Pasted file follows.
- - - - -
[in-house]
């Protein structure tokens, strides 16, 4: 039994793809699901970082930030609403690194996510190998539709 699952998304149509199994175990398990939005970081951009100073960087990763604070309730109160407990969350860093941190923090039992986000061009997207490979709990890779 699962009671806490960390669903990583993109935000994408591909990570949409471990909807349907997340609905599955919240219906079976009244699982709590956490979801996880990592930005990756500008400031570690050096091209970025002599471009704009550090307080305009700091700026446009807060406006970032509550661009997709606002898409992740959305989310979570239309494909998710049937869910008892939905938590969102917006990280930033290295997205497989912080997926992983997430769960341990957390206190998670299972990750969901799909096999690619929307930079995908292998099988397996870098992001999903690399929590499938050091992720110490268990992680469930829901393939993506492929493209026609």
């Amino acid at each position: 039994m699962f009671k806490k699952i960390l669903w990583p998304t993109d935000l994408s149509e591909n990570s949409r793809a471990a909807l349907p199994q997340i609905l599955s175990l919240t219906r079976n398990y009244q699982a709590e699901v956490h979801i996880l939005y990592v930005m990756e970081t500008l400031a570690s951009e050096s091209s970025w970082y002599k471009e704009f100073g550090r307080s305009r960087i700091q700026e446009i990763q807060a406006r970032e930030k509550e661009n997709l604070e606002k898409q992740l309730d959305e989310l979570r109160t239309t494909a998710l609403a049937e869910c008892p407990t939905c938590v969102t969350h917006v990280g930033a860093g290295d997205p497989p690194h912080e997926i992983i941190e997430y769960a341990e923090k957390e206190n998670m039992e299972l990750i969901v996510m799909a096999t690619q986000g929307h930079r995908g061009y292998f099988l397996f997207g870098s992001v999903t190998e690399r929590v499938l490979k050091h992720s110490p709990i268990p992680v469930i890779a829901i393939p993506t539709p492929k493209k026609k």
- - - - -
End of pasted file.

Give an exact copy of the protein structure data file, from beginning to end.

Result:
[in-house]
């Protein structure tokens, strides 16, 4: 039994793809699901970082930030609403690194996510190998539709 699952998304149509199994175990398990939005970081951009100073960087990763604070309730109160407990969350860093941190923090039992986000061009997207490979709990890779 699962009671806490960390669903990583993109935000994408591909990570949409471990909807349907997340609905599955919240219906079976009244699982709590956490979801996880990592930005990756500008400031570690050096091209970025002599471009704009550090307080305009700091700026446009807060406006970032509550661009997709606002898409992740959305989310979570239309494909998710049937869910008892939905938590969102917006990280930033290295997205497989912080997926992983997430769960341990957390206190998670299972990750969901799909096999690619929307930079995908292998099988397996870098992001999903690399929590499938050091992720110490268990992680469930829901393939993506492929493209026609």
């Amino acid at each position: 039994m699962f009671k806490k699952i960390l669903w990583p998304t993109d935000l994408s149509e591909n990570s949409r793809a471990a909807l349907p199994q997340i609905l599955s175990l919240t219906r079976n398990y009244q699982a709590e699901v956490h979801i996880l939005y990592v930005m990756e970081t500008l400031a570690s951009e050096s091209s970025w970082y002599k471009e704009f100073g550090r307080s305009r960087i700091q700026e446009i990763q807060a406006r970032e930030k509550e661009n997709l604070e606002k898409q992740l309730d959305e989310l979570r109160t239309t494909a998710l609403a049937e869910c008892p407990t939905c938590v969102t969350h917006v990280g930033a860093g290295d997205p497989p690194h912080e997926i992983i941190e997430y769960a341990e923090k957390e206190n998670m039992e299972l990750i969901v996510m799909a096999t690619q986000g929307h930079r995908g061009y292998f099988l397996f997207g870098s992001v999903t190998e690399r929590v499938l490979k050091h992720s110490p709990i268990p992680v469930i890779a829901i393939p993506t539709p492929k493209k026609k």